• SunRun calculates your first year’s combined Solar lease and utility bill to be equal to what you’re paying now. So, you don’t really save anything in the first year of monthly bills. The real savings come in the next 17 years (or more if you buy the panels.) Why?
  • Because for the next 17 years, your SunRun solar lease bill will rise by only 2.9%, whereas the utility portion will probably rise at a higher rate, perhaps 5% or more.
  • Historically, utility rates have risen nationally at an average of 5% a year. In the future, could be more or… less. That’s a risk, but with climate change legislation running through Congress and California requiring utilities to buy more renewable energy, it’s a pretty good bet that electric rates will rise by at least 5%, especially in utilities with tiered rates.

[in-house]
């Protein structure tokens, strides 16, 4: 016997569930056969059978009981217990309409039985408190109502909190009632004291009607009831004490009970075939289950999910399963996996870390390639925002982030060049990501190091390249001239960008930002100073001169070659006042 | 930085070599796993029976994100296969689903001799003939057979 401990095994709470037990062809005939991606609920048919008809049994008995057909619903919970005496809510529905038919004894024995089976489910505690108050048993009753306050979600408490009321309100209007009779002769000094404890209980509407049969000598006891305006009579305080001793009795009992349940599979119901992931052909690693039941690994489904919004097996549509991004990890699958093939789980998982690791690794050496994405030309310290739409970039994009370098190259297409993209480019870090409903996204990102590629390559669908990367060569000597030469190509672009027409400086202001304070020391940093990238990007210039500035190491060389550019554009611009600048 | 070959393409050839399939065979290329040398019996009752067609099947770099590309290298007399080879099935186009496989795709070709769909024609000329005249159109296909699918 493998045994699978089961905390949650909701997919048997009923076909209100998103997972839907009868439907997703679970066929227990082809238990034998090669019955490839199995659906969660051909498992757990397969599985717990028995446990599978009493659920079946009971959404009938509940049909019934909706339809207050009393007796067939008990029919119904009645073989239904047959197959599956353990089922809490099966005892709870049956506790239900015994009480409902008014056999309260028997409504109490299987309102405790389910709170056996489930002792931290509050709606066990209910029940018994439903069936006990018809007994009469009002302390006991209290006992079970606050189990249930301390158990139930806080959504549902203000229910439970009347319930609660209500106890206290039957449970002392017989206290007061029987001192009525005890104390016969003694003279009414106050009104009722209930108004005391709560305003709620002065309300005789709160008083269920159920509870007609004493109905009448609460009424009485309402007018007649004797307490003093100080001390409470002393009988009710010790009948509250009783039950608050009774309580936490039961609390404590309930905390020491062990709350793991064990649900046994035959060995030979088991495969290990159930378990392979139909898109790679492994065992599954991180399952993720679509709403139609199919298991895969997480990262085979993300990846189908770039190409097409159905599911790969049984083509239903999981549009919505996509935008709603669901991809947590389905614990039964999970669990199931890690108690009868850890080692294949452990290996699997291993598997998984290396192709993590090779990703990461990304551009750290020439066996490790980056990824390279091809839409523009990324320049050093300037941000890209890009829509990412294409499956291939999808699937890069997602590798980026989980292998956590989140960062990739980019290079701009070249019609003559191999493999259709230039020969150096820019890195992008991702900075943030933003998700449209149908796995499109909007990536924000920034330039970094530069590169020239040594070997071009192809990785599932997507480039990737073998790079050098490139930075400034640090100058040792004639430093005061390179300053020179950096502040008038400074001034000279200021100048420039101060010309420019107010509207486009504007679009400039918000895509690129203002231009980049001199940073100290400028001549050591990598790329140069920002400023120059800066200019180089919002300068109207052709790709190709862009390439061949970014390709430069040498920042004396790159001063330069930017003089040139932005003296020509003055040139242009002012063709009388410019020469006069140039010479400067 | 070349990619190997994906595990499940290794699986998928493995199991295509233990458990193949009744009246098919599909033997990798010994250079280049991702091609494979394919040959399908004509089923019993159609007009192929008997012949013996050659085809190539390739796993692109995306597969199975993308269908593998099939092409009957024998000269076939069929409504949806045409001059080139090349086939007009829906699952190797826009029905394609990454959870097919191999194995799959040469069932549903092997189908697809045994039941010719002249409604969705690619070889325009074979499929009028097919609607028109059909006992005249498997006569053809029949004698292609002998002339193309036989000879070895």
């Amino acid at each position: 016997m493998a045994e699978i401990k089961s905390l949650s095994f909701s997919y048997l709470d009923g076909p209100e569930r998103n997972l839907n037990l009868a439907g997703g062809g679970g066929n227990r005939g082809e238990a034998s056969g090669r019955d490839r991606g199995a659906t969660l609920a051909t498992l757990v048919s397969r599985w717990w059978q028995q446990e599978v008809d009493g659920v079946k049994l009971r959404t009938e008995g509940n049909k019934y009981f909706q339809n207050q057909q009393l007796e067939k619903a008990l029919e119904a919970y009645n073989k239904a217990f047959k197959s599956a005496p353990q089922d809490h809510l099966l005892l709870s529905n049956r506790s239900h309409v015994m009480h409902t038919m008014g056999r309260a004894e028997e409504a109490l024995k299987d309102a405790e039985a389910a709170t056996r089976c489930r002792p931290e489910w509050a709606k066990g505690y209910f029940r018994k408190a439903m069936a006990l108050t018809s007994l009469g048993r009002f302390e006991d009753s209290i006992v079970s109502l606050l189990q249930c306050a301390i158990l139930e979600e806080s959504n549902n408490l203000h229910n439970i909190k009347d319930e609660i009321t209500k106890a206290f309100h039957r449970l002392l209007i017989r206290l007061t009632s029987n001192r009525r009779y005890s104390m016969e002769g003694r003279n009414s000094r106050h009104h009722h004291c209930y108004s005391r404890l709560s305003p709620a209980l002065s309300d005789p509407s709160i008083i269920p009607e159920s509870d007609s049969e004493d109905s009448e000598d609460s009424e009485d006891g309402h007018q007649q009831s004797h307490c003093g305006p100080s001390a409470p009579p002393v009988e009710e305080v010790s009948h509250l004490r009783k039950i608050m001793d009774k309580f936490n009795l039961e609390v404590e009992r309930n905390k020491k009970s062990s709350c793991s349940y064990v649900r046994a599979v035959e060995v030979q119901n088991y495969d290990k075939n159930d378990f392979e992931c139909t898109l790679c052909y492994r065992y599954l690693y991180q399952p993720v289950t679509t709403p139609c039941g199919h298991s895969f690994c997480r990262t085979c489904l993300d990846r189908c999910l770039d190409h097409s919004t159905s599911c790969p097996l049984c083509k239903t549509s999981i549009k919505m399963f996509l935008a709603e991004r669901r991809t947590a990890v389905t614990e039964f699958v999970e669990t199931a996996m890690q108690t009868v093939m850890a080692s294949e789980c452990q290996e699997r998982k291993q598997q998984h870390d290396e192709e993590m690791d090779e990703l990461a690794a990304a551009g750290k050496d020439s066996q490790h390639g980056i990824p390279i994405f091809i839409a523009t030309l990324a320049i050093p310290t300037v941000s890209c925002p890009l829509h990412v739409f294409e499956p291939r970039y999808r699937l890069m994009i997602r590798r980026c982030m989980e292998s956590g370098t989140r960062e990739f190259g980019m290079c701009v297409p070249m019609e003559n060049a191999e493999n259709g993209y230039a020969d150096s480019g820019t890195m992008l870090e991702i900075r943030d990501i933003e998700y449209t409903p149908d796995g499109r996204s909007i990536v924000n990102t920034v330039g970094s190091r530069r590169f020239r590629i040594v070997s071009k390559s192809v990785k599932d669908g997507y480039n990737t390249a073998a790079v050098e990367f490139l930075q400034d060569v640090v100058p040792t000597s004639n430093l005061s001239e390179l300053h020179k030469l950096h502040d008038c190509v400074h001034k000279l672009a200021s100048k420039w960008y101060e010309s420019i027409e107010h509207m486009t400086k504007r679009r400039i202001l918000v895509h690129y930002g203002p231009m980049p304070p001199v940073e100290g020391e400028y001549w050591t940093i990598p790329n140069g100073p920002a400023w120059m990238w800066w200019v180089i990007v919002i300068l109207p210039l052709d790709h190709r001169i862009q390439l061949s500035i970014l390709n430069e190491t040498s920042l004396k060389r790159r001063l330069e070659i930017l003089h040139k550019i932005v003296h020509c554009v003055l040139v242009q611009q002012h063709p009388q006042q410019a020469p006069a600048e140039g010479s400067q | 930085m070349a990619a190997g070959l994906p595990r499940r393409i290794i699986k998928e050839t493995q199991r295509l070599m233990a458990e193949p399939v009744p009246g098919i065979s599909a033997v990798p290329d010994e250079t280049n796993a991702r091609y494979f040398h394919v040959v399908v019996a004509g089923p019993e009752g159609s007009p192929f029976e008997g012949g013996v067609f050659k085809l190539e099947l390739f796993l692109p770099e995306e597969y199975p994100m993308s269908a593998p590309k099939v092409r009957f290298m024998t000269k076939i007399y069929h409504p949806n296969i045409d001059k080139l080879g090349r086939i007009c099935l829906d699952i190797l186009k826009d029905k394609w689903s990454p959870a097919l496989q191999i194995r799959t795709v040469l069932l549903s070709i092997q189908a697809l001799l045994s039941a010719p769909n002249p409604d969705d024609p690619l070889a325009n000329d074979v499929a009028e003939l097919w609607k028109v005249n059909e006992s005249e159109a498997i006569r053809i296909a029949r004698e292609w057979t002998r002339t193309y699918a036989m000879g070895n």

• Because the panels are technically owned by SunRun, they collect all of the incentives, including state and utility rebates, Federal tax credits, and renewable energy credits (RECs).
  • However, SunRun says it works these incentives into your overall lease price. That can be a really good deal for middle/upper middle income people who may not be able to take full advantage of the Federal Government’s 30% tax credit. (A tax credit is like a gift card for the IRS. For example, you owe $10,000 and get a $9,000 solar tax credit, then you only owe $1,000 on April 15th. Owe less? The credit can be taken over 5 years. Check with your tax expert to confirm.)

In my next post, I’ll lay out an example of the SunRun LADWP lease for Los Angeles and Arizona.

Last modified: May 7, 2020

7 thoughts on “SunRun Lease (L.A. & Arizona): The Basics

  1. Avatar for Anonymous Anonymous says: